MRI plays a role in diagnosis of cocaine-related damage to the heart
Cardiac MRI has a pivotal role to play in the diagnosis of cocaine-induced cardiovascular diseases, according to an article published in the journal Radiology: Cardiothoracic Imaging.
Cocaine abuse is a significant public health problem around the world. In the European Union alone, prevalence of cocaine consumption was estimated to be around 3.4 million among people ages 15 to 64 years in 2017, and there is evidence that consumption is increasing across every socioeconomic class. The National Survey on Drug Use and Health reported that in 2014 there were an estimated 1.5 million current cocaine users aged 12 or older in the United States.
The abuse of cocaine can have particularly devastating effects on the heart. These effects can be both acute, with severe and sudden onset attacks, and chronic, developing and worsening over years. Examples of cocaine's acute effects include heart attacks, and acute myocarditis, or inflammation of the heart muscle. A common chronic effect is cardiomyopathy, a condition in which the heart muscle becomes enlarged, thick or rigid.
Being able to distinguish between these conditions is vital for proper interventions, yet in many cases diagnosis is difficult due to overlapping symptoms. Typically, a thorough diagnostic workup is necessary, featuring clinical history, laboratory tests, an electrocardiogram, or EKG, stress test, non-invasive imaging modalities and coronary angiography.
As a non-invasive imaging method, cardiac MRI is well positioned to be central to the diagnostic workup of cocaine abuse-related heart problems. Its greatest strength, according to study senior author Marco Francone, M.D., Ph.D., from Sapienza University in Rome, is its ability to provide a microscopic view into living tissue, helping clinicians differentiate among a wide spectrum of heart diseases.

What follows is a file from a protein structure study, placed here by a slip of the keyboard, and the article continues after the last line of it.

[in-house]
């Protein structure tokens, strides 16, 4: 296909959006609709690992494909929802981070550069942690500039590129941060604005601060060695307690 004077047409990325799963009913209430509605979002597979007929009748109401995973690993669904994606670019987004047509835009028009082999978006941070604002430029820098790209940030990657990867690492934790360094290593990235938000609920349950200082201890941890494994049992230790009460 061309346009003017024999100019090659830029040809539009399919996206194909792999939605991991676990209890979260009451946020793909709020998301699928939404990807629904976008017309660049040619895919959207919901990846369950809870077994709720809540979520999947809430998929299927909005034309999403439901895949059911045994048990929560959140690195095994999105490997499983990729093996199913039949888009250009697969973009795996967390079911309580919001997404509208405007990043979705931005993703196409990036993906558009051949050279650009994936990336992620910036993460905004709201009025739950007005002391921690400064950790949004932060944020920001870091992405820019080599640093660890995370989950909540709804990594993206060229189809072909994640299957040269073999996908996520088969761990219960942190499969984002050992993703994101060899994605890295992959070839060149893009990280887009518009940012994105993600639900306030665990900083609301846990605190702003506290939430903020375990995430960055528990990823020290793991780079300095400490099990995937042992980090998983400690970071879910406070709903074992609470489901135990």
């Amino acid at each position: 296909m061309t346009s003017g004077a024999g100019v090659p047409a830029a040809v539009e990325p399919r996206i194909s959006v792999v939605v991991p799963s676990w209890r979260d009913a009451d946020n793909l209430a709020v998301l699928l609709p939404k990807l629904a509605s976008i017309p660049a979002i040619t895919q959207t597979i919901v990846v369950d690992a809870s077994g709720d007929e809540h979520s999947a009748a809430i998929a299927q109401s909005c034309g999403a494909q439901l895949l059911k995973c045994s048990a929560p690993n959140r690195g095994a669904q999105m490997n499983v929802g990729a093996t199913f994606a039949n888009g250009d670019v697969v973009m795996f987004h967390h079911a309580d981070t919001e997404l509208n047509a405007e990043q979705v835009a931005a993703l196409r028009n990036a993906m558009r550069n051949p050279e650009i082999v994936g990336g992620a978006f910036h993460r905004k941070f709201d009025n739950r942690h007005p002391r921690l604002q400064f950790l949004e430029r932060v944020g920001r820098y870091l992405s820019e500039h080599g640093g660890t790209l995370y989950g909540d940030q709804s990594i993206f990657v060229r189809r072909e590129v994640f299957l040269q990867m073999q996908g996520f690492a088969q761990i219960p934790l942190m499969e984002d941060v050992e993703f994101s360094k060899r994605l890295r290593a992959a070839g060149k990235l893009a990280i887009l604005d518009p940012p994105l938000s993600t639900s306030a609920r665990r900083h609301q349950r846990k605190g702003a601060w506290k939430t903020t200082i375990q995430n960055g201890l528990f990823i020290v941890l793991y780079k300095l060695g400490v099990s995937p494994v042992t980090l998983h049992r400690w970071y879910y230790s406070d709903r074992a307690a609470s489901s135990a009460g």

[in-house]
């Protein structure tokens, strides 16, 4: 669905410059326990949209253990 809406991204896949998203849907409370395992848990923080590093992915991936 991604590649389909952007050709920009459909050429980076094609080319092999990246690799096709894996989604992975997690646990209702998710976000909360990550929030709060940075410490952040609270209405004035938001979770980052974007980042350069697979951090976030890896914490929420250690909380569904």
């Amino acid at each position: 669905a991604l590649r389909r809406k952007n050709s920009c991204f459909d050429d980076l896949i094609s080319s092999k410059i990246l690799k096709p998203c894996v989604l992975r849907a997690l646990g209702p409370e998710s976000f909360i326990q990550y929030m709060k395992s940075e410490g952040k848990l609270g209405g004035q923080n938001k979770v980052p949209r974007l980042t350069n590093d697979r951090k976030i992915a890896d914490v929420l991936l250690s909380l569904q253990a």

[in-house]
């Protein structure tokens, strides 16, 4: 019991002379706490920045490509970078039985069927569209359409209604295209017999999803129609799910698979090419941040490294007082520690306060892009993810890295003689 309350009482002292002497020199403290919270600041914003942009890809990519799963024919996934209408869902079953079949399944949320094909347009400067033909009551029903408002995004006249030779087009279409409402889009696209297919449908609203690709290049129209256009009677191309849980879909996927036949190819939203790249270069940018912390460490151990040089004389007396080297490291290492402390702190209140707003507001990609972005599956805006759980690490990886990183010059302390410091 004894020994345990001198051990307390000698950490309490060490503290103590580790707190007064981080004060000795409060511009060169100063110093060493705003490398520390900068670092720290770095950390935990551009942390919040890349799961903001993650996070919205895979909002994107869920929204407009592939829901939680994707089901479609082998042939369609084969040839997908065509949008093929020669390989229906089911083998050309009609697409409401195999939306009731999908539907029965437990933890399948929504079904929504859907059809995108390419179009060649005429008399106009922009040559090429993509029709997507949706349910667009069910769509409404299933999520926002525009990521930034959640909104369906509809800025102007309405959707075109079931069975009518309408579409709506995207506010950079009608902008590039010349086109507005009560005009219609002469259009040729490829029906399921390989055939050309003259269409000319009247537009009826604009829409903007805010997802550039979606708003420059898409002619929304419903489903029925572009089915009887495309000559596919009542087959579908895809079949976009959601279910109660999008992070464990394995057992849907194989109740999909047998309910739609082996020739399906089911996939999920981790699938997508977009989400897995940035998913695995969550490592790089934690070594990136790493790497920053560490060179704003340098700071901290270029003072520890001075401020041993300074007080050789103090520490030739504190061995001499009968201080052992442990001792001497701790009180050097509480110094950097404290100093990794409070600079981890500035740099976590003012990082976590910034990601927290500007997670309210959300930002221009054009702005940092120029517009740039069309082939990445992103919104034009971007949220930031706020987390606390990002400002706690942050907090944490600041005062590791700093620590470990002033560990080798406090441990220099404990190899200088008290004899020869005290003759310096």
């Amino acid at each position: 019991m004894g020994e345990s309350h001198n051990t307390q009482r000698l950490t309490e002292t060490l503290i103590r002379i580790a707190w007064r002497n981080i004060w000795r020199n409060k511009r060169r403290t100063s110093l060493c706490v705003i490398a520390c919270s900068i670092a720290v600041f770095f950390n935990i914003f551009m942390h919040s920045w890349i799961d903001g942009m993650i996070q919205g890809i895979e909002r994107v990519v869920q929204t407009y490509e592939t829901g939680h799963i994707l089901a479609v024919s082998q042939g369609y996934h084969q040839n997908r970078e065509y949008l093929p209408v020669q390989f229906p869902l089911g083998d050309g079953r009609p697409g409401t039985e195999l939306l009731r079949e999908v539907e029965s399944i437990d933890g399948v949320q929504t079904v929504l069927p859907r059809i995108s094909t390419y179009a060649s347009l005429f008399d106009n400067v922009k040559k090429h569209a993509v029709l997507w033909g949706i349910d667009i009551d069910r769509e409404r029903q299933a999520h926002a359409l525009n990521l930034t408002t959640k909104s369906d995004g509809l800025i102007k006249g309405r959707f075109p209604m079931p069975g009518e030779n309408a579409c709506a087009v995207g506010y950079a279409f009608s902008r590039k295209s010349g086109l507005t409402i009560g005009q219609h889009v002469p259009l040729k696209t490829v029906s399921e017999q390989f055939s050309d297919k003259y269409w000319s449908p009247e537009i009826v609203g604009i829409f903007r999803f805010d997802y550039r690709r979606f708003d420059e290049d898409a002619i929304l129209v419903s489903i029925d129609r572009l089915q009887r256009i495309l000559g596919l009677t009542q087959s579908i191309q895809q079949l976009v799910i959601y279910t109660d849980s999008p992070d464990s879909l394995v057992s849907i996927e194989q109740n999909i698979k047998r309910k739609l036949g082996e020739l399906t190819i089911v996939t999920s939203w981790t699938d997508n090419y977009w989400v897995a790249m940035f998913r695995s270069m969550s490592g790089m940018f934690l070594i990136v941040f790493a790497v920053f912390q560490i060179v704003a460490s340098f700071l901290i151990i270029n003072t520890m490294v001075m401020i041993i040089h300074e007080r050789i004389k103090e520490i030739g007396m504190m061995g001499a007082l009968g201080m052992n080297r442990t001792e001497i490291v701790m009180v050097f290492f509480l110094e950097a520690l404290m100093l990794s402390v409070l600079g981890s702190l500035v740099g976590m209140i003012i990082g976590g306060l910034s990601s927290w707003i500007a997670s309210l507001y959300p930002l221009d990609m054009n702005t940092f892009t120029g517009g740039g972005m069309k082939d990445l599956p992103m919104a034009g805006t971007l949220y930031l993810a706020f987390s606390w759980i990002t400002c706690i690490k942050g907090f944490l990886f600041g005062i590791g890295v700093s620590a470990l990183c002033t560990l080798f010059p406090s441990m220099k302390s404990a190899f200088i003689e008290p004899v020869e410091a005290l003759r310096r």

"This is a unique feature of cardiac MRI which sets it apart from other imaging modalities and places it in a pivotal role in the management of substance abuse patients and, generally speaking, of structural heart diseases," he said.
Prof. Francone and colleagues recently conducted a review of existing literature on the use of cardiac MRI in cocaine abuse evaluation. The research showed that cardiac MRI can detect cocaine's effects on the cardiovascular system and help differentiate between acute and chronic conditions.
"Cardiac MRI's ability to distinguish between the different cardiac manifestations of cocaine abuse is important because they all have different patterns," Prof. Francone said. "Even though all these pathologies have cocaine abuse as primary cause, the myocardial damage and, therefore, clinical course are completely different, ranging from complete recovery to heart failure."
Cardiac MRI has particularly important diagnostic and prognostic implications for the types of cardiomyopathies that constitute the chronic effects of cocaine abuse. It permits evaluation of ventricular function, a measure of how well the heart is pumping blood to the rest of the body. Assessing ventricular function helps identify different phases of chronic cardiomyopathy. Cardiac MRI can also provide information on the myocardial tissue, allowing for investigation of the underlying causes of suboptimal heart function.
"The real challenge is early diagnosis of cocaine-induced cardiomyopathy and, in particular, its asymptomatic stage," Prof. Francone said. "Early diagnosis can indeed have a significant impact on clinical outcome, preventing evolution to heart failure."
Diagnosis of cocaine-induced changes to the heart should integrate data such as age and gender, clinical assessment and history of drug abuse, and laboratory findings with results from cardiac MRI.